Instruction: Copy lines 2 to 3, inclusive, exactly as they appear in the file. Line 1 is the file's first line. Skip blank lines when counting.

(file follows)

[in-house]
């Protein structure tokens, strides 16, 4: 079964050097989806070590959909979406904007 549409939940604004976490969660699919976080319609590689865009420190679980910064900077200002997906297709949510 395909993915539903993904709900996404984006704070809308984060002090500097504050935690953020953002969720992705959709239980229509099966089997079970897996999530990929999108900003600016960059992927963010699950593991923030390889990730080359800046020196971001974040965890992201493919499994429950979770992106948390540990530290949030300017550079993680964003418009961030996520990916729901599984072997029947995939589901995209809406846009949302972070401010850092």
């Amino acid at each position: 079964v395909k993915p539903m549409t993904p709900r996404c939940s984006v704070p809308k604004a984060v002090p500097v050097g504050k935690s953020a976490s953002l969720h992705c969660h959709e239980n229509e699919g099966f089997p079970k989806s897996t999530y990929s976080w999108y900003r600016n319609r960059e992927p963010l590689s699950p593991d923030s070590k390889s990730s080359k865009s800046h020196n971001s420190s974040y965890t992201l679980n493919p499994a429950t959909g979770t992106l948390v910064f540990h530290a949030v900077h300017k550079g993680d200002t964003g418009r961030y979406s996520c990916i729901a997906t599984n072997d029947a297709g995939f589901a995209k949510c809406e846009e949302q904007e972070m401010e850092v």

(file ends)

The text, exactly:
């Protein structure tokens, strides 16, 4: 079964050097989806070590959909979406904007 549409939940604004976490969660699919976080319609590689865009420190679980910064900077200002997906297709949510 395909993915539903993904709900996404984006704070809308984060002090500097504050935690953020953002969720992705959709239980229509099966089997079970897996999530990929999108900003600016960059992927963010699950593991923030390889990730080359800046020196971001974040965890992201493919499994429950979770992106948390540990530290949030300017550079993680964003418009961030996520990916729901599984072997029947995939589901995209809406846009949302972070401010850092």
């Amino acid at each position: 079964v395909k993915p539903m549409t993904p709900r996404c939940s984006v704070p809308k604004a984060v002090p500097v050097g504050k935690s953020a976490s953002l969720h992705c969660h959709e239980n229509e699919g099966f089997p079970k989806s897996t999530y990929s976080w999108y900003r600016n319609r960059e992927p963010l590689s699950p593991d923030s070590k390889s990730s080359k865009s800046h020196n971001s420190s974040y965890t992201l679980n493919p499994a429950t959909g979770t992106l948390v910064f540990h530290a949030v900077h300017k550079g993680d200002t964003g418009r961030y979406s996520c990916i729901a997906t599984n072997d029947a297709g995939f589901a995209k949510c809406e846009e949302q904007e972070m401010e850092v």